The Nokia 808's successor is unveiled.... on Windows Phone 8

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As expected, Nokia launched the Lumia 1020 today in New York, effectively the successor to the Nokia 808 PureView, though of course running a different operating system. The main differences you need to know on the camera front are that the 41MP sensor is now Back Side Illuminated, giving better light reception, plus the optical assembly (6 lenses, tightly coupled) is mounted on a new OIS design (described as mounted in 'ball bearings'!). 

From our news story on AAWP:

As with the Nokia 808 PureView, the 41 megapixel sensor is used to take oversampled 'pure' shots at 5 megapixels. Plus it enables a lossless 3x zoom (at 5MP resolution). In addition, a dual capture system means that even when taking such 'social' shots, a full resolution version is always available behind the scenes, letting you recompose or re-zoom the shot after the event. Hence the 'zoom reinvented' tag-line. However, the addition of Optical Image Stabilisation (OIS) adds yet another another dimension, allowing the camera to be more forgiving of camera shake (most notably when zoomed in) and enabling the capture of smoother, steadicam-like, video. The OIS here, with such a large lens, couldn't be implemented in the same way as on the smaller-lensed Lumia 920/925, so a new OIS mechanism using a cage of ball bearings had to be created, though still with the same active gyro control.

And throughout, the oversampling technique results in images with very low levels of digital noise, and unparalleled levels of detail and colour accuracy.

The new Nokia Camera Pro app allows for much greater control over camera settings than Windows Phone's built in Camera app, part of the UI is shown below. As with the Nokia Lumia 925's Smart Camera app, Nokia Pro Camera can be set as the default camera app, launched when you press the Lumia 1020's camera capture button. 


The PureView Story continues

The Lumia 1020 is best understood in the context of Nokia's overall PureView camera story. Over the last 18 months Nokia has used the PureView branding as a way of highlighting its imaging innovation, and the Lumia 1020 can be best described as a culmination of the story so far. In a nutshell:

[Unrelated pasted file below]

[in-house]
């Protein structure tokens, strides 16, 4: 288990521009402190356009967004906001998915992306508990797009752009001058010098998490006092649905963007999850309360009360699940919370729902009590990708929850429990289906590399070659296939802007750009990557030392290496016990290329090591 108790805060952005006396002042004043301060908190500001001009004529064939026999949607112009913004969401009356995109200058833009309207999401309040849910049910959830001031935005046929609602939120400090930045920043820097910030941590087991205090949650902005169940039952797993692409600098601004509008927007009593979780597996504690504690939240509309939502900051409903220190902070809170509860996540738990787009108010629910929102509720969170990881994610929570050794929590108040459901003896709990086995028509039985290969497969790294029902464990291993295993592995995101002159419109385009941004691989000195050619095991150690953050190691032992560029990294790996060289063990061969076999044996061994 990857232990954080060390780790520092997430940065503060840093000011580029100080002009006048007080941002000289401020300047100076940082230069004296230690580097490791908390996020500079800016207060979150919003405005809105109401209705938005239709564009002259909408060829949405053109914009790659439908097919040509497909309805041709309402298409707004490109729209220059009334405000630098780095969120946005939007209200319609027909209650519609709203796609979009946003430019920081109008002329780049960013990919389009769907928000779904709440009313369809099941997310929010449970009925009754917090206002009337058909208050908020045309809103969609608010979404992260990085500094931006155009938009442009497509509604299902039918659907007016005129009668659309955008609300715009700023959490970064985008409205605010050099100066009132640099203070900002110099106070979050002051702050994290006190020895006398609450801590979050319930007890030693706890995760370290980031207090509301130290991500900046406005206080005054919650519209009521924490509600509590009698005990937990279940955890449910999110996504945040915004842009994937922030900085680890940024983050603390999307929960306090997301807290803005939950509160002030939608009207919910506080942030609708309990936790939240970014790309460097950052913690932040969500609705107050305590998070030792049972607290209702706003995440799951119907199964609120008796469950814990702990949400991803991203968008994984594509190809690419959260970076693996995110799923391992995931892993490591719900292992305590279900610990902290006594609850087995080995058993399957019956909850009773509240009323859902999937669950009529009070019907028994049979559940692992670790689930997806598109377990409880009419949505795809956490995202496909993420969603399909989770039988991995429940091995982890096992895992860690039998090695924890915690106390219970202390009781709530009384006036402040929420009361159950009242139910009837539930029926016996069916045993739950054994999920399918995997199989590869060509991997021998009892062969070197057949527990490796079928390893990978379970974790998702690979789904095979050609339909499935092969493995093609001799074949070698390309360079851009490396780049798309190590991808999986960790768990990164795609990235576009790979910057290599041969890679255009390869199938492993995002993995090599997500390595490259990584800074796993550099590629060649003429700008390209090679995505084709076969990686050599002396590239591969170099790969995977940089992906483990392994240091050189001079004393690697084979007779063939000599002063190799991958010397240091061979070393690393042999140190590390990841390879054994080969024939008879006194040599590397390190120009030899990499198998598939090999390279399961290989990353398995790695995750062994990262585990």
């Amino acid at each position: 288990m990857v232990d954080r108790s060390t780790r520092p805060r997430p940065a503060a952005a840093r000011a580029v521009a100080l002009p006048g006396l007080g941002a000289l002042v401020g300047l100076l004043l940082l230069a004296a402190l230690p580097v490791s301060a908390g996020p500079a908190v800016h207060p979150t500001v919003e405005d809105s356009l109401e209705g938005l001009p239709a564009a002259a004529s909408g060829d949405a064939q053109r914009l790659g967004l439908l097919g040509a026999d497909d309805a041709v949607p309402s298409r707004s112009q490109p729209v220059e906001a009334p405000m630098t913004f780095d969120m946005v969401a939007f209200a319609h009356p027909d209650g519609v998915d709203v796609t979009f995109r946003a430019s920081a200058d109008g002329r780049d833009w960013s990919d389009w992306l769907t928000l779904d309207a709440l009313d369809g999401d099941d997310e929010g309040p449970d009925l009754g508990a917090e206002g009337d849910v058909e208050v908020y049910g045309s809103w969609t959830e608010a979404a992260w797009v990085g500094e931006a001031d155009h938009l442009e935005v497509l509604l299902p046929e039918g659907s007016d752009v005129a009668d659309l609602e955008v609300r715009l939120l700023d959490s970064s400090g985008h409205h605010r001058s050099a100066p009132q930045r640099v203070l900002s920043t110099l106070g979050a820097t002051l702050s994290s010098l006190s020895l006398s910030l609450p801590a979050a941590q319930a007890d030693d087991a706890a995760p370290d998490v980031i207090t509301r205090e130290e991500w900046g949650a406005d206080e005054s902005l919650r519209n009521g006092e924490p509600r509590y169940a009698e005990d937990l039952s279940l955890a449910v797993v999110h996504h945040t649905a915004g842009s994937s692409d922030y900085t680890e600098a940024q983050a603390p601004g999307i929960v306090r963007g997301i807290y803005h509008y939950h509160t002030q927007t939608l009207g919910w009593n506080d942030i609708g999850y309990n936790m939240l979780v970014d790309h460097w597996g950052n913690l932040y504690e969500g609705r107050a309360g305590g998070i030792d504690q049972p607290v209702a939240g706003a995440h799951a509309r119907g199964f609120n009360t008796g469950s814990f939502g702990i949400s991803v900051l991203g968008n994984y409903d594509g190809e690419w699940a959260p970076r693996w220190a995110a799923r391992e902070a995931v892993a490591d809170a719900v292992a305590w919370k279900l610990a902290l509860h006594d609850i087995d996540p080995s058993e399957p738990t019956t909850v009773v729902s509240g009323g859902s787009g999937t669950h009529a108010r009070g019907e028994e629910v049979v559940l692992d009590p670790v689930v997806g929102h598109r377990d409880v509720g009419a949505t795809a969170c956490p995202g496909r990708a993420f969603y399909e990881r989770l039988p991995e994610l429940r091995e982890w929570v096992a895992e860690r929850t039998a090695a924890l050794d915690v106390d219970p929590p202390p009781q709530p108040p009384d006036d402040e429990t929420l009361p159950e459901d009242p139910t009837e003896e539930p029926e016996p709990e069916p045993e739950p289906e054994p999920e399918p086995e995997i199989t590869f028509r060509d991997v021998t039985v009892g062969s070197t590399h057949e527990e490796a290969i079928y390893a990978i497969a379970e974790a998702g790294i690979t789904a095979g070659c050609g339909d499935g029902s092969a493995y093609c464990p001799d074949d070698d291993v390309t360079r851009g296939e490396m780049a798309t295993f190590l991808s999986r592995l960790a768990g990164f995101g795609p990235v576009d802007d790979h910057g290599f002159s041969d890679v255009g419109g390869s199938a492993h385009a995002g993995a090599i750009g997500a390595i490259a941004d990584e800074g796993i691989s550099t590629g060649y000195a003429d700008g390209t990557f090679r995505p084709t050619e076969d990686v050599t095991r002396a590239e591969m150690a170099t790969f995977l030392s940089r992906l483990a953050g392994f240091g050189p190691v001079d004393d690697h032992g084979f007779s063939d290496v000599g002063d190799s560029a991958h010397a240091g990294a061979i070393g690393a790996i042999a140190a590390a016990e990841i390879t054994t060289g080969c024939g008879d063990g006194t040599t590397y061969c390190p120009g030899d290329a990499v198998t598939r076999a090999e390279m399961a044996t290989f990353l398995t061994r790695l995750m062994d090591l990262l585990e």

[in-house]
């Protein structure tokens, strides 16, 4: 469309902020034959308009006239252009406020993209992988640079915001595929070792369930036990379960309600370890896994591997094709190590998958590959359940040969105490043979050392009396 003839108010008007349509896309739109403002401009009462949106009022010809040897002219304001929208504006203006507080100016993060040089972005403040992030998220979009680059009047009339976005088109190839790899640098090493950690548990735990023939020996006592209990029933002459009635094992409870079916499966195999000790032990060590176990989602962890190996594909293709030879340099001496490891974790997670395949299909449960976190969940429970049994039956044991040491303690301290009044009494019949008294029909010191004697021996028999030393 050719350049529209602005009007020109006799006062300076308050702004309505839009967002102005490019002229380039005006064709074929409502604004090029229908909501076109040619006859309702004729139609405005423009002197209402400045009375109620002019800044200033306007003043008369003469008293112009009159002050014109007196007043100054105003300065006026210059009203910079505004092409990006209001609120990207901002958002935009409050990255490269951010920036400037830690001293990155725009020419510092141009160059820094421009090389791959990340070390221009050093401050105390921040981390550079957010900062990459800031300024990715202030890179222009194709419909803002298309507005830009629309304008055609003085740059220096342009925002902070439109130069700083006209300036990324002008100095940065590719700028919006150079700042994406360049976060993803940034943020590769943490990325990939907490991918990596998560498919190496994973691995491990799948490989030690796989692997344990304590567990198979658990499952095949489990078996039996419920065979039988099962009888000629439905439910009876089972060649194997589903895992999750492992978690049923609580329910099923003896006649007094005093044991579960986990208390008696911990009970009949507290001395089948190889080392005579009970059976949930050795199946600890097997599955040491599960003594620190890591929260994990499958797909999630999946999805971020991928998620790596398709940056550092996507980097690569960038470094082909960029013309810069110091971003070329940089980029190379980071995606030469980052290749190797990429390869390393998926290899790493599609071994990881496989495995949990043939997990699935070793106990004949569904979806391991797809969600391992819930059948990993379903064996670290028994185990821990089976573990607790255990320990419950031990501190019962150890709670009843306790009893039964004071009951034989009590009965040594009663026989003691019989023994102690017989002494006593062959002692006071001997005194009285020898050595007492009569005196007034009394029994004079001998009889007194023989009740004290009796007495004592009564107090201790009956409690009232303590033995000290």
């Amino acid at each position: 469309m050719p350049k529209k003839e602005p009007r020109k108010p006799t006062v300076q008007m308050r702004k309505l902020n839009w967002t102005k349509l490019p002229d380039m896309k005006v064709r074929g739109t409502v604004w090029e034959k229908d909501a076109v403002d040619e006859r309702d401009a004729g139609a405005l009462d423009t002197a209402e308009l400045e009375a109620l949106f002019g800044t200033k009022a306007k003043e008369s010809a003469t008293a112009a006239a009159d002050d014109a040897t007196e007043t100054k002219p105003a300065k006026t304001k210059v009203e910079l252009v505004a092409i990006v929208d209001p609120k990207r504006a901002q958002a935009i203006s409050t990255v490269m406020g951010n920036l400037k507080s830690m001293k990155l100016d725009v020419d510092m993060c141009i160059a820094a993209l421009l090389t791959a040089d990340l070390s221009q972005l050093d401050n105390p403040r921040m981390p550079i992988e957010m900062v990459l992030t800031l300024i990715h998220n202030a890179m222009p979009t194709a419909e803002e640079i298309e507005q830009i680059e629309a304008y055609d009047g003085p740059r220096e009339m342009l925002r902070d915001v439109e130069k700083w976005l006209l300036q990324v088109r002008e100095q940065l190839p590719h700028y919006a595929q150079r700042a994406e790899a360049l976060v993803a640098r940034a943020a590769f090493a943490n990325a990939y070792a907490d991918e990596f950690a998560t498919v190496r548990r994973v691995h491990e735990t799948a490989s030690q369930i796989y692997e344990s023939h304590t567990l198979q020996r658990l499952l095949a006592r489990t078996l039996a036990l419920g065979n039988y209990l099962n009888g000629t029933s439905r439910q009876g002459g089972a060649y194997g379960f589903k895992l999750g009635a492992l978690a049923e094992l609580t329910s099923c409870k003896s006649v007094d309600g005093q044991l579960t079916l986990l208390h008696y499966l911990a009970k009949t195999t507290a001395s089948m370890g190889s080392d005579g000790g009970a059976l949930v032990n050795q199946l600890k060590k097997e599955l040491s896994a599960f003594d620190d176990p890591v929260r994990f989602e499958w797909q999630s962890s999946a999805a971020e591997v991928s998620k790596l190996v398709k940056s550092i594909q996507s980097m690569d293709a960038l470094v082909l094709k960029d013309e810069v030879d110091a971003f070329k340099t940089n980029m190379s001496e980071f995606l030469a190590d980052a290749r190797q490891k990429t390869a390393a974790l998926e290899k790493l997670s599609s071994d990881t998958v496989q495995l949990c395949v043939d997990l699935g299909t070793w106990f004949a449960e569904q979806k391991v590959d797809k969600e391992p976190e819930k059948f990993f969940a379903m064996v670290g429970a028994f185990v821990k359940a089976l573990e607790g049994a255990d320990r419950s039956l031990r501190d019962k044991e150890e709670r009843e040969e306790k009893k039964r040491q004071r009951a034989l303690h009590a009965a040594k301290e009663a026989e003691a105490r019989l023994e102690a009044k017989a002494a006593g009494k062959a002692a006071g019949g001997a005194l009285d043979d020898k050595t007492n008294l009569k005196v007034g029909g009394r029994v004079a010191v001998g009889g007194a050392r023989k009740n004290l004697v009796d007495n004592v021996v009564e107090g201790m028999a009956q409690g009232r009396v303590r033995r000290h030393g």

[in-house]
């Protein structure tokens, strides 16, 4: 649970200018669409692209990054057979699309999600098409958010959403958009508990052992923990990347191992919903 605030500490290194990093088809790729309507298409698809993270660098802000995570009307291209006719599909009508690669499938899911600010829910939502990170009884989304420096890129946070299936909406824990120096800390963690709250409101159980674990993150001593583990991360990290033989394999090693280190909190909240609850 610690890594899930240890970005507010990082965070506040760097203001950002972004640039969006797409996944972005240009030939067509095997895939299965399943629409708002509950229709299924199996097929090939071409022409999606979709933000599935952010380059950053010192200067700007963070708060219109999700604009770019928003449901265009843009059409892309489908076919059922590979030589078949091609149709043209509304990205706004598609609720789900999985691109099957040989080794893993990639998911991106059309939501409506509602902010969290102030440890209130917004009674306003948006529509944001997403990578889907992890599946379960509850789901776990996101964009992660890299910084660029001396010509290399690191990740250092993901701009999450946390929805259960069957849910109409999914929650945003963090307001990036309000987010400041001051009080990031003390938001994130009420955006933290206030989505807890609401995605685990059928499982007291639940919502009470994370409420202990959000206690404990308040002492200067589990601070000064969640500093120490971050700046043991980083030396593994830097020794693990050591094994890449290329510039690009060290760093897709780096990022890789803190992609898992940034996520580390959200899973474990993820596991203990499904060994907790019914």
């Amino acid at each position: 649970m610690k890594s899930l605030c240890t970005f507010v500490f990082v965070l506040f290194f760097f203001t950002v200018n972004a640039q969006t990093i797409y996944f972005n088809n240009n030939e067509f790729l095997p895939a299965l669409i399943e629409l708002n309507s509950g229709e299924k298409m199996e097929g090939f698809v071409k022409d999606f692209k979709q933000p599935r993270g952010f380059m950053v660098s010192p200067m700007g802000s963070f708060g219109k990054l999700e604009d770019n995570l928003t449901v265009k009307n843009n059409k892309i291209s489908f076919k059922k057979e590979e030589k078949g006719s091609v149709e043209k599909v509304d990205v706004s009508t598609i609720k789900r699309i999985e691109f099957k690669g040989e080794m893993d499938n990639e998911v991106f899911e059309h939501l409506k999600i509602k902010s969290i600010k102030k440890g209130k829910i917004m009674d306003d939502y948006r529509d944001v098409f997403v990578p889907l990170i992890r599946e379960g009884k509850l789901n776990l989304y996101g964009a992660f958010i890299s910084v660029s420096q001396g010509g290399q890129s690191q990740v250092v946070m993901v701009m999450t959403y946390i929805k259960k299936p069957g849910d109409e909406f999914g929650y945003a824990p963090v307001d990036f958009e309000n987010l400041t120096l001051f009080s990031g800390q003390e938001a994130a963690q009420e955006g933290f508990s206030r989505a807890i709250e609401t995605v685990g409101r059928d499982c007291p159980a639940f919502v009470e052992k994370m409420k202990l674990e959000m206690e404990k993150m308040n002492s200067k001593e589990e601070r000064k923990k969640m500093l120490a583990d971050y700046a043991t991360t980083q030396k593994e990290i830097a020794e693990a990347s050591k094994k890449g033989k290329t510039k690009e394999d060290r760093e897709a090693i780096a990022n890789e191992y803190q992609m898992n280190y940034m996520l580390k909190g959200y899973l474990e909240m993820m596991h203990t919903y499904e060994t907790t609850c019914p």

• Mobile World Congress 2012: Nokia launches the Nokia 808 PureView, running Symbian Belle Feature Pack 1, with 41 MP sensor and oversampling technology to give 'purer' images and lossless zoom.
  • 2012: The 808 sells surprisingly well, given a complete lack of marketing and retail presence, plus it wins many awards and camera shootouts.
  • Autumn, 2012: Nokia launches the Lumia 920, with 'PureView phase 2', a.k.a. OIS (Optical Image Stabilisation) but with a standard 1/3" sensor.
  • 2012/2013: The Lumia 920 sells well, and many people praise its low light performance but there are sme questions over daylight quality, when compared to the 808 and other modern competition.
  • July 11th, 2013: Nokia launches the Lumia 1020, with both PureView 'phases' integrated and improved, i.e. the benefits of the large sensor and oversampling, plus the benefits of OIS, all in one flagship camera phone, with all technical elements improved from their previous outings.

The Lumia 1020 also includes all the improvements in Windows Phone 8 hardware and software brought in for the Lumia 925, in terms of UI improvements and under the hood enhancements. Plus the full Xenon flash comes across for the camera from the Symbian world and the 808, and there's the same HAAC microphones, recording in stereo (as on the 808) and Nokia Rich Recording system in place. 

Here are the tech specs of the camera section of the device, for your interest:

  • Latest generation high-performance BSI sensor
  • Sensor size 1/1.5”, 41MP, pixel size 1.1 micron, true 16:9/4:3 aspect ratio. Total sensor is 7712x5360=41.3MP. 16:9 mode is 7712x4352=33.6MP and 4:3 mode is 7136x5360=38.2MP. 
  • 35mm equivalent focal length: 25mm for 16:9, 27mm for 4:3 
  • F-number: f/2.2
  • Mechanical shutter
  • Optical image stabilisation (new type of barrel shift actuator which enables moving a heavy and complex full lens assembly) 
  • System of 6 lenses (5 plastic molded high performance plastic, one high precision glass element)
  • Nokia image processing and pixel oversampling technology
  • Nokia-developed 3A algorithms (auto-exposure, auto-focus, auto-white-balance) to increase image quality 
  • New white balance technology
  • New generation powerful xenon flash with flat capacitor technology which enables more power in a more compact package. 
  • Video LED light

Various views of the Lumia 1020 camera: from the top, complete, the barrel shift OIS 'mechanism' around the lenses, the side view cutaway, and the sensor plane.

Of special interest is that there's a dedicated SLR-like 'Grip' accessory. This features a backup battery and tripod mount, which is a facinating concept and takes the device, arguably past the likes of the Samsung Galaxy S4 Zoom, albeit by using an accessory rather than having this integral.

Of course, there are still many reasons to prefer the Nokia 808 over the Lumia 1020 - the usual candidates, including removeable battery, FM transmitter, HDMI out, microSD expansion and, yes, the full multitasking OS that is Symbian(!) But equally there are things that the Lumia 1020 and Windows Phone 8 can do better and we can't wait to put these two PureView flagships head to head.

808 and 1020, side by side

(image from Unleash The Phones, showing how the 1020's slightly smaller camera and super wide angle optics have enabled the thickness of the phone to be kept down)

Source / Credit: All About Windows Phone